Growing up Catholic, there were many of the rites and rituals that I loved--when the old manger scene was put up at Christmas, the songs we sang on Easter Sunday. There's something magical about celebrating traditions older than ourselves, about upholding the rituals dating back generation upon generation. As an adult, I still am fond of those things, but what speaks to my heart most now are the Sundays in Ordinary Time.
Ordinary Time is, simply put, the Sundays when there aren't feasts or special circumstances to be celebrated, when we celebrate all of who Christ is rather than one or a series of specific acts. It is ordinary not because it is plain or common, but because that time is counted and put in order (think ordinal numbers). Though our hearts often cry out for the Child in the manger or the Resurrection of Easter, we live so much of our lives in that ordinary time, the time between.
I think that when we are growing up, we believe that our adult lives are going to be a highlight reel of awesomeness. We think of all the incredible things we are going to do and say and be, and we gloss over many of the realities of everyday life. No one grows up thinking how great they are going to be at paying their bills on time every month or how they will dominate a trip to the grocery store. We dream of our incredible careers which we will always love with passion and intensity, and not how some days you might just want to run screaming from the premises. We imagine ourselves rock stars of all personal relationships--having warm heart-to-hearts with friends over weekly dinners and giving our significant others and kids all the time and love they deserve. We don't dream of the grind, of the everyday, of the ordinary.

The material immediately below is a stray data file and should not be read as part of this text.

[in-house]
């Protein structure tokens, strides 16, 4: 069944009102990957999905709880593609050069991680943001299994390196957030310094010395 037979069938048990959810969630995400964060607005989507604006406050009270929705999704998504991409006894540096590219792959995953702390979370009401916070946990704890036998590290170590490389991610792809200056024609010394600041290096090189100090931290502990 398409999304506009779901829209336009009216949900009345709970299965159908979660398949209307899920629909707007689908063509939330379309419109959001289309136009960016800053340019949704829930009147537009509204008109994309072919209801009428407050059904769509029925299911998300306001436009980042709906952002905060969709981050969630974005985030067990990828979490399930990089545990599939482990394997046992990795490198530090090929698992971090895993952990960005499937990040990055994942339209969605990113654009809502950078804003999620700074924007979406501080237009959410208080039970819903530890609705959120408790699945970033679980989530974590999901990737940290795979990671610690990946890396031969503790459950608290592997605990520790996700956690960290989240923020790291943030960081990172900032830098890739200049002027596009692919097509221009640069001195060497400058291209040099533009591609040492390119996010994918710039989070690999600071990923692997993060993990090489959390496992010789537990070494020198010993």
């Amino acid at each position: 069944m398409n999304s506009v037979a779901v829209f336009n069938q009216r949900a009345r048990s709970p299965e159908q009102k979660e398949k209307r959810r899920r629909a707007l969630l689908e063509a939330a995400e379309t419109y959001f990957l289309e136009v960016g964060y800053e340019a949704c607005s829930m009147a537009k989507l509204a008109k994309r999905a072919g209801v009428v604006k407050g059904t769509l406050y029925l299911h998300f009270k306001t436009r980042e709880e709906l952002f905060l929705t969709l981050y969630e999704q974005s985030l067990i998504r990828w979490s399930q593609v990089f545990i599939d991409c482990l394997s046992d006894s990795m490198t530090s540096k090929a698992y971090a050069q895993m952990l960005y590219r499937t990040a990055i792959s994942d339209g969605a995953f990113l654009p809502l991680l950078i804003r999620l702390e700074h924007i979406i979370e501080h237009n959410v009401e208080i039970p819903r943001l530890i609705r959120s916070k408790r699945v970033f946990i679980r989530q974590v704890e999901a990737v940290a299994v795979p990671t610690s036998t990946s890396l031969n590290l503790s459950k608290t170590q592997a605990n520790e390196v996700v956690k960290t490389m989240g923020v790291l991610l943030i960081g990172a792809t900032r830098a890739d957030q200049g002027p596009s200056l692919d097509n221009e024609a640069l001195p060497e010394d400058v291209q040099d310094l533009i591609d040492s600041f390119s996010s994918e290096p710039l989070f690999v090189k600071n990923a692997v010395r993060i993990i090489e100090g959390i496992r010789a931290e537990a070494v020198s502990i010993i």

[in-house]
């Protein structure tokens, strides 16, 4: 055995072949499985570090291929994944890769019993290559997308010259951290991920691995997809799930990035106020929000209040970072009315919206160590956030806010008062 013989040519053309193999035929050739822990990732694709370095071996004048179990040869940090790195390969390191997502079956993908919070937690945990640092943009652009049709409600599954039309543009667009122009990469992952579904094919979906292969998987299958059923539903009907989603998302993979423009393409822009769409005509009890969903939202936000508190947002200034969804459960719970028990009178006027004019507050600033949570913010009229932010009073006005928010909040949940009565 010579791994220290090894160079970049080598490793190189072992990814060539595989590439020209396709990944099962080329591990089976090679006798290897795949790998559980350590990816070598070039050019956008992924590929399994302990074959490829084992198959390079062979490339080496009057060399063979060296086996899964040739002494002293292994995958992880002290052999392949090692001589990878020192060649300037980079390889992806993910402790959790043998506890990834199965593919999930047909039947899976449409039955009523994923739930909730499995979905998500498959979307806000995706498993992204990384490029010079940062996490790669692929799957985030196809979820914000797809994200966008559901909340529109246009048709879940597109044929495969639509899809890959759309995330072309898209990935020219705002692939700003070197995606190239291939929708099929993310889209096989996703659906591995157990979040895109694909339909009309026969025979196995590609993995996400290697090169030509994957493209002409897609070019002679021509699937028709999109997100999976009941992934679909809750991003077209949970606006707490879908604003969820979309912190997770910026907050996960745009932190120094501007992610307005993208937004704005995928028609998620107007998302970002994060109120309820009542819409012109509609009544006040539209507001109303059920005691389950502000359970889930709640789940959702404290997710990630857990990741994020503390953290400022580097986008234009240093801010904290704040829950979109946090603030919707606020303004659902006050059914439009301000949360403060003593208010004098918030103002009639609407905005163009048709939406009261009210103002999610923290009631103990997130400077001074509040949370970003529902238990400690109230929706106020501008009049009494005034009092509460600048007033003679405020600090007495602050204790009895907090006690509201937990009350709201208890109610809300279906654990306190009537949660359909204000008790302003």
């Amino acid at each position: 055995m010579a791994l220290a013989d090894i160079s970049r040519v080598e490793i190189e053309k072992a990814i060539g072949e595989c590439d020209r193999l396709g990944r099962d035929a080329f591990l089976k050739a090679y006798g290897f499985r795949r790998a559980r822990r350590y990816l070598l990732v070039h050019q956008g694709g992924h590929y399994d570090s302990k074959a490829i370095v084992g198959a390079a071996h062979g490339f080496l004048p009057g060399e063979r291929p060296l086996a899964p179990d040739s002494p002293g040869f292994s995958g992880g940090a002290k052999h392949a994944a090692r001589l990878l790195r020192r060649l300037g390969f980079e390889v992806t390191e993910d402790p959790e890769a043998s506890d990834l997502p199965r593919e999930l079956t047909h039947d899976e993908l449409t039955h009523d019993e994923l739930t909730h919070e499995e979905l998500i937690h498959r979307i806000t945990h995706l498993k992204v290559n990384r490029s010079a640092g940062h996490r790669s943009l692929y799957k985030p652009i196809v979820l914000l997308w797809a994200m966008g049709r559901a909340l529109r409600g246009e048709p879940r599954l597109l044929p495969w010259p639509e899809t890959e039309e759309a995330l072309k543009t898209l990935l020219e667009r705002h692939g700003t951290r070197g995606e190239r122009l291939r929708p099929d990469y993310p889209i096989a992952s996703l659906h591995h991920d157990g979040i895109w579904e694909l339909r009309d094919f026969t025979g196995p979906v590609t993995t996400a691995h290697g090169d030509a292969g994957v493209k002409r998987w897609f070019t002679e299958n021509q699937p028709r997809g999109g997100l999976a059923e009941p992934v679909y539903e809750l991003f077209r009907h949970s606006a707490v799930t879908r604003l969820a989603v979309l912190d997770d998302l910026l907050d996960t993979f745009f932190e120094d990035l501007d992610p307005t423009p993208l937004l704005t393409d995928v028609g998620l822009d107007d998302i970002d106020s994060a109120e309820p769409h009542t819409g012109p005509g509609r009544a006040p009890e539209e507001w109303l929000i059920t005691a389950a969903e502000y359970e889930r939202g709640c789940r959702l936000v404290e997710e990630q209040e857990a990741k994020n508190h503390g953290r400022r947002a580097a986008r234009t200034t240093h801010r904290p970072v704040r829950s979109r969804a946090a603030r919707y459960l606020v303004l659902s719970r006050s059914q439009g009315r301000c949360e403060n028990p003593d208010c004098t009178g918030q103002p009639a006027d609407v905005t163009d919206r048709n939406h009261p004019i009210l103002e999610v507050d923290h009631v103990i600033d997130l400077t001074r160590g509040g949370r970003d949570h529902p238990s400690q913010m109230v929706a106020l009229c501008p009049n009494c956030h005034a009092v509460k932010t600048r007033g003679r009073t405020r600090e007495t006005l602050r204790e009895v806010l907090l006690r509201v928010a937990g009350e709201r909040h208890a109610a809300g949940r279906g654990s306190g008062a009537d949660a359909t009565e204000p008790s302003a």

But of truth of the matter is that even if it feels like nothing extraordinary is happening, every day counts. There is a great power in the ordinary. It may not feel like the life we imagined, but it's not until we fully address each day as it is that we can harness its untapped potential. The Easters and the Christmases, the celebrations of life's milestones, may be the highs that keep us going, but its the average and the mundane that test what we are really made of.
I realize that we are no longer in Ordinary Time on the Liturgical Calendar. It's Lent now and historically, I have not been great at observing any real Lenten practices. (I don't even try to give up chocolate anymore, because not even Jesus wants me, or the people around me, to suffer like that.) But this year, I'm making an effort to really look each day fully in the face to see what opportunities it might have for me, even if those opportunities look a lot more like work. I feel like I spend so much of my time just surviving that I forget that my days are numbered, and that there is, most certainly, a finite supply. I want to find the joy in what appears, at first glance, to be run-of-the-mill. I am choosing to believe it is there. And I'm going to mine it for everything it's worth.
Blogger's note: I know it's been forever since I posted anything. I don't know if this is the beginning of new blogging streak or what, but I felt compelled to share. It's likely that I will continue to post, but less often than I once did. I'm not sure. But I am forever grateful for the people I have met through this corner of the universe, and I still keep up with your blogs. I'm also madly in love with Twitter, so you can always find me there @msmiller111.